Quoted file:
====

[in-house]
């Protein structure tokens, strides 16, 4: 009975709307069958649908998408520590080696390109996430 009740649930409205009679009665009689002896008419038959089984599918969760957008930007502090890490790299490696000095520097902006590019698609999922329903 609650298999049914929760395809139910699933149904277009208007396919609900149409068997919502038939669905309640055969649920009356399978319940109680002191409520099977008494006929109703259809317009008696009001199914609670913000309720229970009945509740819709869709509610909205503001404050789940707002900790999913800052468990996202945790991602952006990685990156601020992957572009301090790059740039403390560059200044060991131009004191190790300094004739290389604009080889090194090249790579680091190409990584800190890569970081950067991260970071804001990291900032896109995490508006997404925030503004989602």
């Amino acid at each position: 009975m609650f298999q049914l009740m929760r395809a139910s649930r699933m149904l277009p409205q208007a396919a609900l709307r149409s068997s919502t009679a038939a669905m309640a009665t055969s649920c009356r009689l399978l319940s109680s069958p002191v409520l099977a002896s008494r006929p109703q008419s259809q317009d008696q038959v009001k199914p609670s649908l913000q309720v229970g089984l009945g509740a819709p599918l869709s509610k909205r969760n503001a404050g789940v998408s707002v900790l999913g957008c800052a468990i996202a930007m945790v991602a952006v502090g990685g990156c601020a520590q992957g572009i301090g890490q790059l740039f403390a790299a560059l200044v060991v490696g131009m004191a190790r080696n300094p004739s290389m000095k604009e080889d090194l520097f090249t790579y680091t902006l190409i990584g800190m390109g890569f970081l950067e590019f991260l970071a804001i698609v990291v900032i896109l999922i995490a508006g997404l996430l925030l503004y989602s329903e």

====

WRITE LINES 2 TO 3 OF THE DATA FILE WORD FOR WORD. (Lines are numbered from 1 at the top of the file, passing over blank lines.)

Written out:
């Protein structure tokens, strides 16, 4: 009975709307069958649908998408520590080696390109996430 009740649930409205009679009665009689002896008419038959089984599918969760957008930007502090890490790299490696000095520097902006590019698609999922329903 609650298999049914929760395809139910699933149904277009208007396919609900149409068997919502038939669905309640055969649920009356399978319940109680002191409520099977008494006929109703259809317009008696009001199914609670913000309720229970009945509740819709869709509610909205503001404050789940707002900790999913800052468990996202945790991602952006990685990156601020992957572009301090790059740039403390560059200044060991131009004191190790300094004739290389604009080889090194090249790579680091190409990584800190890569970081950067991260970071804001990291900032896109995490508006997404925030503004989602």
């Amino acid at each position: 009975m609650f298999q049914l009740m929760r395809a139910s649930r699933m149904l277009p409205q208007a396919a609900l709307r149409s068997s919502t009679a038939a669905m309640a009665t055969s649920c009356r009689l399978l319940s109680s069958p002191v409520l099977a002896s008494r006929p109703q008419s259809q317009d008696q038959v009001k199914p609670s649908l913000q309720v229970g089984l009945g509740a819709p599918l869709s509610k909205r969760n503001a404050g789940v998408s707002v900790l999913g957008c800052a468990i996202a930007m945790v991602a952006v502090g990685g990156c601020a520590q992957g572009i301090g890490q790059l740039f403390a790299a560059l200044v060991v490696g131009m004191a190790r080696n300094p004739s290389m000095k604009e080889d090194l520097f090249t790579y680091t902006l190409i990584g800190m390109g890569f970081l950067e590019f991260l970071a804001i698609v990291v900032i896109l999922i995490a508006g997404l996430l925030l503004y989602s329903e």